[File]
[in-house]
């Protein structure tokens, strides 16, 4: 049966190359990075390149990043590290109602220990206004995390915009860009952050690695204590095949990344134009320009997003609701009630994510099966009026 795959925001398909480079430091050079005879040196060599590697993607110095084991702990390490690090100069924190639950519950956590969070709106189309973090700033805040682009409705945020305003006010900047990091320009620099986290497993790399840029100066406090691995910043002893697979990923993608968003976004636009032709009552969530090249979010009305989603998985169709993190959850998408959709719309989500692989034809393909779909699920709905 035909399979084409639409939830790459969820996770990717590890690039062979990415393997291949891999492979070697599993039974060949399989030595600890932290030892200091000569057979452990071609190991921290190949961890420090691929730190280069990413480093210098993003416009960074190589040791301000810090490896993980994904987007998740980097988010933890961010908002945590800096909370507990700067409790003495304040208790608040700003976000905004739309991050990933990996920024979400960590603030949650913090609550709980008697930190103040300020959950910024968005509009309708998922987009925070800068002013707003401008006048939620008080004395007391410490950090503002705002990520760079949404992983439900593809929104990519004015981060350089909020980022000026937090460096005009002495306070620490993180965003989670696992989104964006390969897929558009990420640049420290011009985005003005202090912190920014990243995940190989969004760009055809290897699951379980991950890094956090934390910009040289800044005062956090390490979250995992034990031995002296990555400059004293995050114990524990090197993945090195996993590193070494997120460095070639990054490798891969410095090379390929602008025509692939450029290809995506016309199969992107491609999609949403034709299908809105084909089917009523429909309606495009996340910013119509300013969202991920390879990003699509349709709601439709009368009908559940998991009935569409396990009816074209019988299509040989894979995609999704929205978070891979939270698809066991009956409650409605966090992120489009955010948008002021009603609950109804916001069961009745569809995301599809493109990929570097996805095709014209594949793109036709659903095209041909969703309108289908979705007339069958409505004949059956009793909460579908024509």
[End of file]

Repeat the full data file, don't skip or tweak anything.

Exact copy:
[in-house]
């Protein structure tokens, strides 16, 4: 049966190359990075390149990043590290109602220990206004995390915009860009952050690695204590095949990344134009320009997003609701009630994510099966009026 795959925001398909480079430091050079005879040196060599590697993607110095084991702990390490690090100069924190639950519950956590969070709106189309973090700033805040682009409705945020305003006010900047990091320009620099986290497993790399840029100066406090691995910043002893697979990923993608968003976004636009032709009552969530090249979010009305989603998985169709993190959850998408959709719309989500692989034809393909779909699920709905 035909399979084409639409939830790459969820996770990717590890690039062979990415393997291949891999492979070697599993039974060949399989030595600890932290030892200091000569057979452990071609190991921290190949961890420090691929730190280069990413480093210098993003416009960074190589040791301000810090490896993980994904987007998740980097988010933890961010908002945590800096909370507990700067409790003495304040208790608040700003976000905004739309991050990933990996920024979400960590603030949650913090609550709980008697930190103040300020959950910024968005509009309708998922987009925070800068002013707003401008006048939620008080004395007391410490950090503002705002990520760079949404992983439900593809929104990519004015981060350089909020980022000026937090460096005009002495306070620490993180965003989670696992989104964006390969897929558009990420640049420290011009985005003005202090912190920014990243995940190989969004760009055809290897699951379980991950890094956090934390910009040289800044005062956090390490979250995992034990031995002296990555400059004293995050114990524990090197993945090195996993590193070494997120460095070639990054490798891969410095090379390929602008025509692939450029290809995506016309199969992107491609999609949403034709299908809105084909089917009523429909309606495009996340910013119509300013969202991920390879990003699509349709709601439709009368009908559940998991009935569409396990009816074209019988299509040989894979995609999704929205978070891979939270698809066991009956409650409605966090992120489009955010948008002021009603609950109804916001069961009745569809995301599809493109990929570097996805095709014209594949793109036709659903095209041909969703309108289908979705007339069958409505004949059956009793909460579908024509």